What is most surprising to many is Microsoft’s commitment to building a “devices” business. By that they mean phones and tablets, along with the much-anticipated next release of Xbox and Kinect. Most people would not have estimated that. Android and Apple have a massive lead in terms of consumer phone and tablet market share. However, I think the Microsoft application development platform may prove to be a key market advantage, particularly if they can achieve something close to write once, run anywhere. Microsoft Windows 8 is improving and evolving. The off-the-shelf “devices” are gaining acceptance by consumers and business. We see new offerings each month. However, that may not prove to be the most important part of their future “devices” business. I see the “devices” business expanding dramatically past consumer “devices” and into embedded “devices.”
A whole new generation of specialized “devices” with Windows Embedded 8 is on the way.
A whole new generation of specialized “devices” with Windows Embedded 8 is on the way. In the first half of next year we will see Windows Embedded 8 “devices” in phone and tablet form factors with specialized features for package delivery, mobile point-of-service, communication and collaboration, scanning and data capture. In addition, we will start to see Windows Embedded 8 used in many other ways beyond handheld “devices.” We’ll see Windows Embedded 8 in ATMs, kiosks, medical devices, cars, trucks, vending machines or anything that would benefit from a touch-based user experience and operational intelligence connected ubiquitously in the cloud. IDC and Harbor Research estimate there will be 50 billion embedded devices by 2020…and billions of devices means millions of new applications, which is music to our ears.
Microsoft has made some very good technical and business decisions here. The Windows 6.5 platform (on which these solutions were based) enabled complete programmatic control on behalf of the ISV in the past. These vendors now build upon the same Windows 8 Standard that we build upon. To some extent this commoditizes the ISVs and provides greater control and flexibility on behalf of Microsoft to evolve the complete platform without breaking applications across releases. This platform commonality enables innovation to find their way across all platforms, so we as software and systems engineers see a single platform.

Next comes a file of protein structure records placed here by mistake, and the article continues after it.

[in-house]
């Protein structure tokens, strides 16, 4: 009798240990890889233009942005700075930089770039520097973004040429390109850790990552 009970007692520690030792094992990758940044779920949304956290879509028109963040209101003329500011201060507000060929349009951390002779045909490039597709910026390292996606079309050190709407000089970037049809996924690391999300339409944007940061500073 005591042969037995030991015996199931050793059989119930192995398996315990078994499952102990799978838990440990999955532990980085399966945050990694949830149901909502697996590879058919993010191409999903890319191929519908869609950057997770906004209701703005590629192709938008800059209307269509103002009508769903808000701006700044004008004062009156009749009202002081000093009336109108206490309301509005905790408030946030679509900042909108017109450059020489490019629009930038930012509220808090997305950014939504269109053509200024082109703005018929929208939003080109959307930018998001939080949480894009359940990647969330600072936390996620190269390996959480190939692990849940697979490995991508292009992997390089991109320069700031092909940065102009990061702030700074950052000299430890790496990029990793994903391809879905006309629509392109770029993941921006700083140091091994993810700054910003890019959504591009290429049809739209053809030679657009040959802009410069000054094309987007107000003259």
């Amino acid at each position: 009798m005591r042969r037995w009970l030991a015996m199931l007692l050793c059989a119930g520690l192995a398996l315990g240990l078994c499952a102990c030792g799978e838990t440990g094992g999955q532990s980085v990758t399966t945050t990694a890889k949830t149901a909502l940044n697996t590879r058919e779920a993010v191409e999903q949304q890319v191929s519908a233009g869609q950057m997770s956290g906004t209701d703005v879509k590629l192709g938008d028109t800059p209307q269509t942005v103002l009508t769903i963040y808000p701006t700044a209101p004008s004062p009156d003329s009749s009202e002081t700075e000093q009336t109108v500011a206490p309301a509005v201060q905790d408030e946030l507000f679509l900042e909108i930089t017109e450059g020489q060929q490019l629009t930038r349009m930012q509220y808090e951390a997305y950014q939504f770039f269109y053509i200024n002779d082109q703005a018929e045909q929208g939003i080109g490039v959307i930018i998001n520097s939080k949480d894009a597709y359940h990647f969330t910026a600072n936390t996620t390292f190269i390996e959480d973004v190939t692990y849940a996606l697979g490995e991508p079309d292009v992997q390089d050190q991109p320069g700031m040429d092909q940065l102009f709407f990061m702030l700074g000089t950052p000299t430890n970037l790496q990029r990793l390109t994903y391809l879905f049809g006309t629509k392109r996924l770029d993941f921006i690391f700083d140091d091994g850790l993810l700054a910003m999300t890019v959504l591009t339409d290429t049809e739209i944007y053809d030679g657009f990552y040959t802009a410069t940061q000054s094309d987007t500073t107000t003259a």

Our investments in building experience and several wins for solutions that include tablet/phone applications integrated with backend systems will help us to continue to capitalize on Microsoft “device” business innovations like Windows Embedded 8. We will seek to expand our partnerships into this new market area both with Microsoft and others like telecom firms and leading ISVs. Also please note Microsoft has some new additions in this market area that will be shared under NDA with partners like us this month, so we can begin to help clients envision solutions for early adoption next year.
Microsoft is often maligned for a lack of leadership and market insight. And yet I would say that evolving the worldwide monopoly of Microsoft “Windows and Office” to a “devices and services” business may prove to be the most stunning transformation for a lumbering giant in IT history. They have a very long way to go and they need to do a great job of delivery year over year. The commoditization of hardware and software is a daunting task to overcome for any software company.
We here at AIS are fueled by innovation and change. Just like Microsoft, we simply must continue to evolve and embrace the right changes so we can bring compelling, transformational solutions to our clients.